Day 8 – Dealing with Passive People… Some Tips…

This series has been way more fun than I ever anticipated! There is SO much we could talk about when it comes to communication. It is a part of all of our daily lives and I wish we could spend a whole year on it. (Well, I guess we could but it wouldn’t really go with the whole 21-day series concept).

So… tomorrow will be the last day we’ll talk about the different communication styles for a while… Later this week we’ll move on to communication with specific types of people/groups. And throw some non-verbal communication in there too… Studying body language is absolutely fascinating. (I know I am a nerd but you have to admit this stuff is way cool)!

Anywho… onto passive communication.

As we already discussed in Day 3, passive people tend to feel misunderstood. They are reluctant to share their thoughts, feelings and opinions and therefore others have a hard time figuring out what they really want. Often times they feel anxious when asked to express themselves and afraid of what other people might think of them. So how do you, the loved one of this passive individual, help them come out of their shell?

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1) Ask clear, direct questions. Just as we need to do with passive-aggressive peeps, we have to be clear in asking for what we want from passive communicators. They may attempt to avoid really expressing how they feel so at least we’ll know there is no confusion on our end in terms of what we need.

2) Be patient! Passive people don’t just have a hard time expressing their points-of-view, but they also have a hard time even knowing their points-of-view. Somewhere along the line, they were given a message that it’s not okay to think for themselves. So give them space and allow them some time to think before demanding a reply.

3) Let them know how much you desire to understand. Due to insecurity and probably some past experiences as well, passive individuals often believe no one truly cares to know what they think anyway. So let them know you sincerely do care.

4) Force the issue when the timing is right. Once you have developed a trusting relationship with them, “force” them to make a decision. You can do this a number of ways… a) You can ask them to decide on small things first like where to have dinner the following week. b) You can present them with a few options and have them pick their favorite one. c) You can take turns making decisions.

5) Model healthy communication and confident decision-making. It’s natural to look up to others and when your passive friend sees that healthy communication is not so bad (thanks to your example) he or she may follow suit.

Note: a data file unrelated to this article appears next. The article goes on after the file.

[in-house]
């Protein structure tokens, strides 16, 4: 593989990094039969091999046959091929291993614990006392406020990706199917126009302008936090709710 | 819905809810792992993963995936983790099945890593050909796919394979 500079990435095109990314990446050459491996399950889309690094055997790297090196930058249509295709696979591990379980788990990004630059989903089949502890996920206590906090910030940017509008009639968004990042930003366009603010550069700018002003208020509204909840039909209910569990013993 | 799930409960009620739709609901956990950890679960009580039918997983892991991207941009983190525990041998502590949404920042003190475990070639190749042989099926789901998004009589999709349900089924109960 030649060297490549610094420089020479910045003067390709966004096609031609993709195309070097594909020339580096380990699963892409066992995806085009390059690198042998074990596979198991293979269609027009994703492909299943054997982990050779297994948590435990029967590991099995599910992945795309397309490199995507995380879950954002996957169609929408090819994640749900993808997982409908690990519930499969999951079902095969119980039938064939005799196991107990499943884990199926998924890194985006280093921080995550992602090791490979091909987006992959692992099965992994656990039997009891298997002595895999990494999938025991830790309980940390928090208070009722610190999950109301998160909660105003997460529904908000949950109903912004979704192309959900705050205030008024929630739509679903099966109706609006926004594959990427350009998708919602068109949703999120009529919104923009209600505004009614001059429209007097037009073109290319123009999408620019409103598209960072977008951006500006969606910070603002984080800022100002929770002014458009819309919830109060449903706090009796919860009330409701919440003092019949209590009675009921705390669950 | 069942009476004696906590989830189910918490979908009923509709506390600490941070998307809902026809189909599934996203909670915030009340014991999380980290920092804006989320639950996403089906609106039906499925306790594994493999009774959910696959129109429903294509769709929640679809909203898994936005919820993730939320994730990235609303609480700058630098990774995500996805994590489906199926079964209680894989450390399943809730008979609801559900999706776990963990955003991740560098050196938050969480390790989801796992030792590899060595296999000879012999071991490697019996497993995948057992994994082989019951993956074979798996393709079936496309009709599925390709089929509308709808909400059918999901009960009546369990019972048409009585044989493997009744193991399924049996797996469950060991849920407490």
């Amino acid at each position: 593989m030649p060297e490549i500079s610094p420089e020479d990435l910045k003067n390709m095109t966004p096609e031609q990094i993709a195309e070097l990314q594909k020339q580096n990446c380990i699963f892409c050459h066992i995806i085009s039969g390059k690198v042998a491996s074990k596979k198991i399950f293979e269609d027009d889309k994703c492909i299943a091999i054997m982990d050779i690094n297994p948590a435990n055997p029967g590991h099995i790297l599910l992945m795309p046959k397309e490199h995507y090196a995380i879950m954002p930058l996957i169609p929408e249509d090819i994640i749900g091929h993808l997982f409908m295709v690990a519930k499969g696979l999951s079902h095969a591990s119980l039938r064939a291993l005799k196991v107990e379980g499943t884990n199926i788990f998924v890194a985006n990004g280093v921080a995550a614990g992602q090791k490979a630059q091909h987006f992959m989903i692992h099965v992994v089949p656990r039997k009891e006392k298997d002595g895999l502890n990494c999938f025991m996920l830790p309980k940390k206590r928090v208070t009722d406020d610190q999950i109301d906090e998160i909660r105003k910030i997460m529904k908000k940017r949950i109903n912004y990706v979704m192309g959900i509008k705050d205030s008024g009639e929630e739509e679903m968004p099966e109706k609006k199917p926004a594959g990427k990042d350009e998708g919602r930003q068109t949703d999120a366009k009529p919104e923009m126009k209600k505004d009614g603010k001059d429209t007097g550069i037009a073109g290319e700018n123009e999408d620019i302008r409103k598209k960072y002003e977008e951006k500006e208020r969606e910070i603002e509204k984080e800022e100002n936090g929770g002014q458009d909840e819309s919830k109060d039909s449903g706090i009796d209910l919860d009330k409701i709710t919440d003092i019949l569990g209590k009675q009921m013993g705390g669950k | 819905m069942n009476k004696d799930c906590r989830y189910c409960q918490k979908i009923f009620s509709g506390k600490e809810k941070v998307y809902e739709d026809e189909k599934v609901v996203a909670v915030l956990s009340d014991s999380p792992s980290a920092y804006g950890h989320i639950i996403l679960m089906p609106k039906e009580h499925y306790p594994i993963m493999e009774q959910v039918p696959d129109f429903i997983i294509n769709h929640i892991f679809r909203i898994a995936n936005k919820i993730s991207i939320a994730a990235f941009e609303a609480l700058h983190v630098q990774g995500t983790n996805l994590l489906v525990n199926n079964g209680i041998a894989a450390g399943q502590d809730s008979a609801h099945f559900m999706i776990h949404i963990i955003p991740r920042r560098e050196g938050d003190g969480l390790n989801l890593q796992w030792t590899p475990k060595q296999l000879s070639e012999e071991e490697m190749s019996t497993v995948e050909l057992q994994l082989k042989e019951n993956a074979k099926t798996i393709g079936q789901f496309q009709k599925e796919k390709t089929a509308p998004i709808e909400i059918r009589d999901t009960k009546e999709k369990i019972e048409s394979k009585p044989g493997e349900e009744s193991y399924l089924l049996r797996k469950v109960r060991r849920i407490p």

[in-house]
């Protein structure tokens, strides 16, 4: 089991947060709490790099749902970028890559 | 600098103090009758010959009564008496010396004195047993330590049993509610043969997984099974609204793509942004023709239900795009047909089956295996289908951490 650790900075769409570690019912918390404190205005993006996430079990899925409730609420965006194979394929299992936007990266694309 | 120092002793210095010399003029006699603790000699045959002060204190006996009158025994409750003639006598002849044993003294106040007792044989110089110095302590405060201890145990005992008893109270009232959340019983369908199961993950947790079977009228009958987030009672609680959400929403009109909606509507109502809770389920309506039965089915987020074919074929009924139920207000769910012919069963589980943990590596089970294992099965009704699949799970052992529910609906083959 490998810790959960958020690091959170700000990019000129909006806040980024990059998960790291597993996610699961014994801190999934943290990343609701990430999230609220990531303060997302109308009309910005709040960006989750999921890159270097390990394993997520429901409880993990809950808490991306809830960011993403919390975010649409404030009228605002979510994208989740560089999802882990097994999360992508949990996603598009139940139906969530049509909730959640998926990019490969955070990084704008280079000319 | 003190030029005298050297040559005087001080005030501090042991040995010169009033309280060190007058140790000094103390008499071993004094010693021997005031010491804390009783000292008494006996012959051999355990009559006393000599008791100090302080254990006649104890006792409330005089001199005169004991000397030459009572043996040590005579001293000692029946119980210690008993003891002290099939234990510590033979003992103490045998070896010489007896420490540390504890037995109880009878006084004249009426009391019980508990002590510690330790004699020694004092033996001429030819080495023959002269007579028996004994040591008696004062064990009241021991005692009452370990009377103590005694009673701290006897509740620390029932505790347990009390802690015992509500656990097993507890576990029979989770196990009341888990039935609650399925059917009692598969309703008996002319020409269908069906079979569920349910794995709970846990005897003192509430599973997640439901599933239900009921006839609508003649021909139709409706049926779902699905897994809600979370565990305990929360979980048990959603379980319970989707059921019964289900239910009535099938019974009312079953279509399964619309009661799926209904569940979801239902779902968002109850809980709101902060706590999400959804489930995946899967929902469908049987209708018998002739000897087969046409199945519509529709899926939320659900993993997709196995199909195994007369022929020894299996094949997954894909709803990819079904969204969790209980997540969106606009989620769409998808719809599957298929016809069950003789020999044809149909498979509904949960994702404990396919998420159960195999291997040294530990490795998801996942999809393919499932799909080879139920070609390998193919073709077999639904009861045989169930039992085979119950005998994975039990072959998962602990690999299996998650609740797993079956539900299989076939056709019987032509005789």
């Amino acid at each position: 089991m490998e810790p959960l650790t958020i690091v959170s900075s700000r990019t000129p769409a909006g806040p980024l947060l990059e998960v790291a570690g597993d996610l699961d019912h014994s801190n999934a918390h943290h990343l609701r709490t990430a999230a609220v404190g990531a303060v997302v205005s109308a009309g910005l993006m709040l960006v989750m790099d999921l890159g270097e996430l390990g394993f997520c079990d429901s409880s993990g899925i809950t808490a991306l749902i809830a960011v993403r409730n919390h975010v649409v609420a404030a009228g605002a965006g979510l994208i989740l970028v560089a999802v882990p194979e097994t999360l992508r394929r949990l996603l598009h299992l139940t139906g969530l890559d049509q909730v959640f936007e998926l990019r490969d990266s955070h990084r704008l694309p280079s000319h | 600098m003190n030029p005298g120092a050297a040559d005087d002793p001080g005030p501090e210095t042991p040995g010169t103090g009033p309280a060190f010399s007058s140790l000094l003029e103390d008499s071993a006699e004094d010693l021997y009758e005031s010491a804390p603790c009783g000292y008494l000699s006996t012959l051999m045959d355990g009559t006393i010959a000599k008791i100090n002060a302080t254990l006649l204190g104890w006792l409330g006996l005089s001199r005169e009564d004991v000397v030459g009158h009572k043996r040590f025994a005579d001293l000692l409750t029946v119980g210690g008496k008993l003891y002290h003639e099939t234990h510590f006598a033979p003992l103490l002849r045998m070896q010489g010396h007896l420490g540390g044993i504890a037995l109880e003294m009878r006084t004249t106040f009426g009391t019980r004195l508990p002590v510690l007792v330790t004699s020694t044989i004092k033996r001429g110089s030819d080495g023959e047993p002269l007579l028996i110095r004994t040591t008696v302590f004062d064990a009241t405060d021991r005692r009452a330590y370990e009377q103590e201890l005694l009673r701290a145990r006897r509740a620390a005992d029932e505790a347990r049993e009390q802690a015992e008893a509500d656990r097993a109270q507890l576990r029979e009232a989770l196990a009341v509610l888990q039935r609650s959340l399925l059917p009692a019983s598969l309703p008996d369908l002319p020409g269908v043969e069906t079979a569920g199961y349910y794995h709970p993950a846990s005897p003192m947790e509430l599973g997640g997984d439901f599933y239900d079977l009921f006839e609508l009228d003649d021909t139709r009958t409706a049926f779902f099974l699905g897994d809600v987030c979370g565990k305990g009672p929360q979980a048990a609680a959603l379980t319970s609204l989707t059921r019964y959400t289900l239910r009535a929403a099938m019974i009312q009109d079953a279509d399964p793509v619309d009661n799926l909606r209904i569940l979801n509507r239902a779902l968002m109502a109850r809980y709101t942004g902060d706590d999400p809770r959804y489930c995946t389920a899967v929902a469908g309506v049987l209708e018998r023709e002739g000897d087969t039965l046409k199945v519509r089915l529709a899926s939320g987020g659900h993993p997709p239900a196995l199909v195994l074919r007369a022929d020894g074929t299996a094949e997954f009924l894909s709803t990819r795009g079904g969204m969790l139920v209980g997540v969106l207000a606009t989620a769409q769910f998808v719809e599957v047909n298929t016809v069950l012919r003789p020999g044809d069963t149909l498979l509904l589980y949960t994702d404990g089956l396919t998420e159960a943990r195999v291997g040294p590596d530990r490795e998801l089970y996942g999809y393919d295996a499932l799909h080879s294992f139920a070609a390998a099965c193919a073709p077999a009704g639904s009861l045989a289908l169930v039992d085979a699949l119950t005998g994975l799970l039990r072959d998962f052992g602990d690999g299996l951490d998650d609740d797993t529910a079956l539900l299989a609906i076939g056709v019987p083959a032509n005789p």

Hope this helps! See you tomorrow!

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4 comments

  1. Hi Angela,

    It could really be tiring when I have to relate with passive people, I used to be one but I had to come out of my shell. I also understand that patience is important. Thanks for the post.

    Have a lovely day!

    Emmanuel Olonade

  2. Ian Belanger says:

    Hi Angela,

    I think that setting a good example is the best way to help passive people to maybe get out of their comfort zone. Especially if they know that you are or were once a passive person. They might think, “Well if he/she can do it, so can I”.

    The one thing we must remember is that each person is different and we need to be able to tailor our responses based on the individual person.

    Thanks for the tips Angela and have a great day!

  3. Gail says:

    I am married to one super passive example and trust me folks, all these thoughts and ideas are great, but no amount of talk, understanding, communication, caring, or study of the type can really be effective. These folks are super manipulative and by definition, they can destroy your own personality, goals, etc. They don’t know themselves, care or intend to do anything to be more successful in life. No one I have spoken to has had any success without the individual getting tired of themselves.

    • admin says:

      Thank you for your thoughts Gail. That’s a frustrating situation, especially since as a married couple you share practically everything. In working with passive people through counseling/coaching, I agree that for some people, passiveness is definitely a form of manipulation. However for some, it is a result of damage done in childhood (whether intentionally or not) and increasing the passive person’s understanding of themselves and their relationships can actually produce some growth. Although, as you mentioned, if the individual does not want to change or realize there is a problem, it is incredibly difficult. There are so many layers and dynamics in relationships… there is never going to be a one-size-fits-all approach. Thank you again for your thoughtful comments.

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